Wednesday, February 17, 2010

Penny Wise on the Robin Hood tax

A guest post from economist Penny Wise.

Oh dear, Finlay MacDonald on economics and finance is even funnier than Chris Trotter. He should pause for a wee think before he types:
. . . since so much of the world’s total corporate profits now derive from unproductive speculative trades and other money-go-rounds. . .
Er, no, that cannot possibly be right. The major players in the financial markets – trading in foreign exchange, bonds and shares – are all trading one against the other, so if one wins on the so-called “speculative” trade, then the other loses. Therefore they cannot possibly all be making massive profits from such trades. Some are from time to time, of course. But therefore at those times some others will have a very bad year. So maybe they are in fact providing a useful service to others, in particular providing great liquidity in markets – i.e. when you want to sell, somebody is ready to buy.

On the idea of a Robin Hood tax, a tax on financial transactions such as the massive amount of trading on the world’s foreign exchange markets, Finlay writes:
One benefit of this – aside from curbing the sort of market panics that trigger major crises and ruin ordinary people’ lives – would be the diversion of investment back towards the productive sectors.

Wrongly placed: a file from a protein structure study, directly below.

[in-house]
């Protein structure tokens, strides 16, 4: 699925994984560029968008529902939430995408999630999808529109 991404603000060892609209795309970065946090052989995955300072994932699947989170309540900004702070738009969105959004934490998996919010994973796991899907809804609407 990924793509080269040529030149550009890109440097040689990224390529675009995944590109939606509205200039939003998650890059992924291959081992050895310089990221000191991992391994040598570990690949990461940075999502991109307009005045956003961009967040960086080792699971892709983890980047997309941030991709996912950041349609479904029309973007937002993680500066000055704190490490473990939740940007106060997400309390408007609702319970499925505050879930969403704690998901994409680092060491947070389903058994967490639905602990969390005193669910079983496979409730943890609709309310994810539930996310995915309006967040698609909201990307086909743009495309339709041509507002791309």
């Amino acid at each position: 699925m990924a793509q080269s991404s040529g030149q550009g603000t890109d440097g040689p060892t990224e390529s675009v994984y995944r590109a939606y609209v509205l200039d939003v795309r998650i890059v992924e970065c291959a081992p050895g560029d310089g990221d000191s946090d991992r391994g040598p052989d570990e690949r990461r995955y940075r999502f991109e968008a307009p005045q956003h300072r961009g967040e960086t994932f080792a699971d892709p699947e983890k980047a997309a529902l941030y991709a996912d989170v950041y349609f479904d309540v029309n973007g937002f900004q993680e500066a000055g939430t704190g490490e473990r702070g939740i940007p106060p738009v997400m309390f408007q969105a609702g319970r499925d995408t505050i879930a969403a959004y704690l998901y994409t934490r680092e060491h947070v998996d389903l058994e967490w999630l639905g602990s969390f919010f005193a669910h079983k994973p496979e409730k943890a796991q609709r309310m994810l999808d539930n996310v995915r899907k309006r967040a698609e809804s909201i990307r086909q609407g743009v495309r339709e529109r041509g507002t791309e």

Well, in fact it is more likely to increase panics, because it would reduce liquidity. If there are fewer people willing to take the risk of buying when you urgently need to sell, you get bigger price fluctuations, not smaller.

As for the Robin Hood part of this idea, Tim Worstall reminded us that you may tax companies, but ultimately that tax is paid by consumers of their services.

Finally, Finlay on big bonuses:
. . . how else to explain a banking sector that could revive its morally obscene bonus culture within months of being bailed out with billions upon billions of public dollars?
I fear Finlay has no idea what he is advocating. These large investment banks have a remuneration system which makes most of the employees quasi-shareholders. Typically you will see base remuneration held down (still very high by most standards), but being topped up by a bonus pool that is about 50% of profits, before bonuses are paid. So to suggest that it is obscene to pay out these bonuses is simply to insist on even more “obscene” profits for the shareholders of these companies. You have to make the profit first, before you can pay the bonus.

It is amusing to find Finlay arguing in favour of the rich-prick capitalists and against the workers.


Paul said...

I am now feeling rather embarrassed, since - in a moment of rashness - I joined a Facebook group which advocates for a Tobin tax. Thanks to your arguments, I now realise what a silly idea is such a tax.

Stephen Stratford said...

Thanks Paul - I gather that you changed your mind in response to Penny's arguments rather than mine a day or so earlier, but I shan't hold that against you. She can be very persuasive.

Paul said...

It was a double whammy.